Drat the man.
Despite all her hints that she was not interested, he was going to offer for her, and naturally, he hoped to assume the role of Comte du Beaune.

“I know this may seem sudden.” He glanced at the door, and his dark brows drew sharply together. “Do you mind if we have some privacy?”

She lifted her chin. “I do not think it proper to be alone with you.”

He smiled again. “But I plan to propose.”

“It is much too early for me to marry. My father has been dead less than two months.”

This time Monsieur Coupe's jaw clenched, and his obsidian eyes hardened to flint. “When will you be free to accept a proposal?”

How long could she put him off without causing suspicion? Madeleine took a breath. “Not until after the New Year.”

“A decision you may come to regret,” he snapped, and strode from the room. Shortly afterward the front door slammed.

“He'll cause trouble, milady,” Durant said.

“I'm afraid so.” Dust rose in the drive as Monsieur Coupe rode off. “There must be someone I can contact, someone who can help.”

Yet, whom could she trust?


Two weeks later


Loud footsteps sounded from the front of the house. Maman screamed, and Madeleine picked up her skirts, jerked open the door of her study, and dashed to the hall. Four rough-looking men stood there, one grasping the arm of her younger sister, Genevieve, as she sobbed. Two more struggled to hold Maman back and the fourth pointed a pistol at Durant's head. All of them were laughing and making rude comments.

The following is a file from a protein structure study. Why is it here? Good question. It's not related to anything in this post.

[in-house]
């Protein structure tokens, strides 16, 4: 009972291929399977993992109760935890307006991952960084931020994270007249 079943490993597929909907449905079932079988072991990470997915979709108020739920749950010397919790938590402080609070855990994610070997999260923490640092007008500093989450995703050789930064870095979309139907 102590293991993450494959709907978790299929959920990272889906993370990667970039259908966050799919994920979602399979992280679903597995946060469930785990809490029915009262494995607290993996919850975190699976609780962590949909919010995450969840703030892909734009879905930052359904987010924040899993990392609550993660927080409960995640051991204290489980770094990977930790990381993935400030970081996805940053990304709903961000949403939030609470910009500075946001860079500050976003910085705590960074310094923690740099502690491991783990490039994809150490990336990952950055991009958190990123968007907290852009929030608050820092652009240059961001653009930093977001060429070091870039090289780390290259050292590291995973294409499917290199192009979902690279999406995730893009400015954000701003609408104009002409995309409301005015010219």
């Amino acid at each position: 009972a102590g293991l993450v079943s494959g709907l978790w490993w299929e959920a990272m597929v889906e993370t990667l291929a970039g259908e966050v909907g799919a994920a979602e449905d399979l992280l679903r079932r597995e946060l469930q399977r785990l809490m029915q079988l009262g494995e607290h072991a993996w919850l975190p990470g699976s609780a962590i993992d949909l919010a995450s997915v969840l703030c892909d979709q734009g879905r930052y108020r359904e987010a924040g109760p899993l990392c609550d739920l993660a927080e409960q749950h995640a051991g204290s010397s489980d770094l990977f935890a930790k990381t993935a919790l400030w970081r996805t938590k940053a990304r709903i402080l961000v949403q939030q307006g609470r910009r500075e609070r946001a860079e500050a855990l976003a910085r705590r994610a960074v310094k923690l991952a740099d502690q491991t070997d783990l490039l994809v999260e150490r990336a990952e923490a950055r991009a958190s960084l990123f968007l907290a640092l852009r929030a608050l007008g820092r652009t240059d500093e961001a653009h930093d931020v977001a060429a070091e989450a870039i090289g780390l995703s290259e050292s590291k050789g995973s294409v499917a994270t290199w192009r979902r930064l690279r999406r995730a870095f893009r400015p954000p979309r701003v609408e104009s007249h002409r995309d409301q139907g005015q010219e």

The one holding her sister barked an order at the others to be quiet. He must be in charge. Madeleine addressed him as calmly as she could. “What is going on here?”

He fished a piece of paper out of his pouch, handing it to her. She perused the document ordering the bearer to find women willing to work in a brothel in England in order to collect information for the glory of France. Whoever volunteered would receive payment from the French government. At the end, there was a signature.

Mon Dieu, no!
It could not be possible. Napoleon's former spymaster was a senator now. Yet what if that was not his only position? And why would the king wish to spy on the English?

She kept her voice as calm as possible. “It says here, the women must go voluntarily, and it mentions nothing about taking children. I insist you release my sister.”

“I need a virgin,” he said, not even trying to hide the malice in his face.

“She is only thirteen!
” Maman wailed as she struggled against the men.

The man in charge shrugged. “Plenty of girls have had to make their way. At least she'll be doing it for her country.”